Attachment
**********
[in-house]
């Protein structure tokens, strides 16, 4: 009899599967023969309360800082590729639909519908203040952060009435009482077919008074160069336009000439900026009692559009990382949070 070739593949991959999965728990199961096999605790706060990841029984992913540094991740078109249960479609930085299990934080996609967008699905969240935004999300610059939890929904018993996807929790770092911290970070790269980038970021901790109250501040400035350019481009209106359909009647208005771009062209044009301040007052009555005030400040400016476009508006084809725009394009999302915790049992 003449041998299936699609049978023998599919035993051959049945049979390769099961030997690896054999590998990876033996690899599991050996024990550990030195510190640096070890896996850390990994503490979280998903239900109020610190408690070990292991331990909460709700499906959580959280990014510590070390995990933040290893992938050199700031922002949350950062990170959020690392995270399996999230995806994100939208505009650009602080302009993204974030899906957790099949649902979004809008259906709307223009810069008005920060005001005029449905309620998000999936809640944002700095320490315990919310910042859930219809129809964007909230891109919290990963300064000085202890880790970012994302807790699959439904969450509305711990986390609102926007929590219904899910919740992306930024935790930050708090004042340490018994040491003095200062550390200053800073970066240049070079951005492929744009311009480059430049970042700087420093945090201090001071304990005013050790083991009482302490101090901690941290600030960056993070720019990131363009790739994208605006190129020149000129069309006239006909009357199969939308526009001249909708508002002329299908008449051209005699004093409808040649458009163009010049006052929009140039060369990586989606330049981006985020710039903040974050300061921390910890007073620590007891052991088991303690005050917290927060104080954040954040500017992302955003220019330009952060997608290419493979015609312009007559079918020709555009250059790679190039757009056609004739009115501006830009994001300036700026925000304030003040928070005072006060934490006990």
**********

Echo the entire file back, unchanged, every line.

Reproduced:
[in-house]
């Protein structure tokens, strides 16, 4: 009899599967023969309360800082590729639909519908203040952060009435009482077919008074160069336009000439900026009692559009990382949070 070739593949991959999965728990199961096999605790706060990841029984992913540094991740078109249960479609930085299990934080996609967008699905969240935004999300610059939890929904018993996807929790770092911290970070790269980038970021901790109250501040400035350019481009209106359909009647208005771009062209044009301040007052009555005030400040400016476009508006084809725009394009999302915790049992 003449041998299936699609049978023998599919035993051959049945049979390769099961030997690896054999590998990876033996690899599991050996024990550990030195510190640096070890896996850390990994503490979280998903239900109020610190408690070990292991331990909460709700499906959580959280990014510590070390995990933040290893992938050199700031922002949350950062990170959020690392995270399996999230995806994100939208505009650009602080302009993204974030899906957790099949649902979004809008259906709307223009810069008005920060005001005029449905309620998000999936809640944002700095320490315990919310910042859930219809129809964007909230891109919290990963300064000085202890880790970012994302807790699959439904969450509305711990986390609102926007929590219904899910919740992306930024935790930050708090004042340490018994040491003095200062550390200053800073970066240049070079951005492929744009311009480059430049970042700087420093945090201090001071304990005013050790083991009482302490101090901690941290600030960056993070720019990131363009790739994208605006190129020149000129069309006239006909009357199969939308526009001249909708508002002329299908008449051209005699004093409808040649458009163009010049006052929009140039060369990586989606330049981006985020710039903040974050300061921390910890007073620590007891052991088991303690005050917290927060104080954040954040500017992302955003220019330009952060997608290419493979015609312009007559079918020709555009250059790679190039757009056609004739009115501006830009994001300036700026925000304030003040928070005072006060934490006990």